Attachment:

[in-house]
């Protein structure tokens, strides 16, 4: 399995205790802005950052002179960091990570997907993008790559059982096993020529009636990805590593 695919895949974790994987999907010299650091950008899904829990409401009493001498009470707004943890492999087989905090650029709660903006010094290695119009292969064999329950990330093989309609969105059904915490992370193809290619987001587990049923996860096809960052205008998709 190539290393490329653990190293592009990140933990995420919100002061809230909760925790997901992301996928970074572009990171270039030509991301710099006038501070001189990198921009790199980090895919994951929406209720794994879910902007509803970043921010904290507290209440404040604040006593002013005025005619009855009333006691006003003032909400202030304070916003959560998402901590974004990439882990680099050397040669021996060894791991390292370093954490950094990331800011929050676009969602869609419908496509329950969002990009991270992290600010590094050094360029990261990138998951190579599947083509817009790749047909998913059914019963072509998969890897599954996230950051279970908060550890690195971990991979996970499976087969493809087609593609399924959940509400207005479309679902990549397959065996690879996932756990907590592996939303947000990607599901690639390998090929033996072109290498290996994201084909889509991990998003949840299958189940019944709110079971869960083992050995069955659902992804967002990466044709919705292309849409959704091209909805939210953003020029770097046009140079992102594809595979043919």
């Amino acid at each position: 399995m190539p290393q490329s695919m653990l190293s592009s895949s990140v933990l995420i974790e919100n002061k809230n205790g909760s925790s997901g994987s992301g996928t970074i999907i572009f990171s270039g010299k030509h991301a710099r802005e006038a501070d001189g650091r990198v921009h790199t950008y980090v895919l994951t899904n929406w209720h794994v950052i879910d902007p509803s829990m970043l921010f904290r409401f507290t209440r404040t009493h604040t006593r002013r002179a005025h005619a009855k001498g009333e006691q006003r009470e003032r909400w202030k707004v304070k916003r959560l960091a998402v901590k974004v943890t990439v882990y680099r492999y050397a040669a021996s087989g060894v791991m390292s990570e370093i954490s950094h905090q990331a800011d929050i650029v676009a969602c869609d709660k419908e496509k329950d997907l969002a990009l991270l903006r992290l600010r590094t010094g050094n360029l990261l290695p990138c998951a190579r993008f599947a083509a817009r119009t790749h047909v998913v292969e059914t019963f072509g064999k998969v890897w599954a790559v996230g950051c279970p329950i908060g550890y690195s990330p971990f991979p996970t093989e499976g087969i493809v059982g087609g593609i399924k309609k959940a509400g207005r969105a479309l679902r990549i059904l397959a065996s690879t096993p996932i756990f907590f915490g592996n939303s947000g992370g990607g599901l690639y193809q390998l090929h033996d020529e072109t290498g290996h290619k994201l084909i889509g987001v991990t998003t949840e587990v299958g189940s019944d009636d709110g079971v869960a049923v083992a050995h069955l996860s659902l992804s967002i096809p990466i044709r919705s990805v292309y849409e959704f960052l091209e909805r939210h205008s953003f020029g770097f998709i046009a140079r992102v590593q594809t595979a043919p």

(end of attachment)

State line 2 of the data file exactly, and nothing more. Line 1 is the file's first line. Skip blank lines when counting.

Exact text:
């Protein structure tokens, strides 16, 4: 399995205790802005950052002179960091990570997907993008790559059982096993020529009636990805590593 695919895949974790994987999907010299650091950008899904829990409401009493001498009470707004943890492999087989905090650029709660903006010094290695119009292969064999329950990330093989309609969105059904915490992370193809290619987001587990049923996860096809960052205008998709 190539290393490329653990190293592009990140933990995420919100002061809230909760925790997901992301996928970074572009990171270039030509991301710099006038501070001189990198921009790199980090895919994951929406209720794994879910902007509803970043921010904290507290209440404040604040006593002013005025005619009855009333006691006003003032909400202030304070916003959560998402901590974004990439882990680099050397040669021996060894791991390292370093954490950094990331800011929050676009969602869609419908496509329950969002990009991270992290600010590094050094360029990261990138998951190579599947083509817009790749047909998913059914019963072509998969890897599954996230950051279970908060550890690195971990991979996970499976087969493809087609593609399924959940509400207005479309679902990549397959065996690879996932756990907590592996939303947000990607599901690639390998090929033996072109290498290996994201084909889509991990998003949840299958189940019944709110079971869960083992050995069955659902992804967002990466044709919705292309849409959704091209909805939210953003020029770097046009140079992102594809595979043919």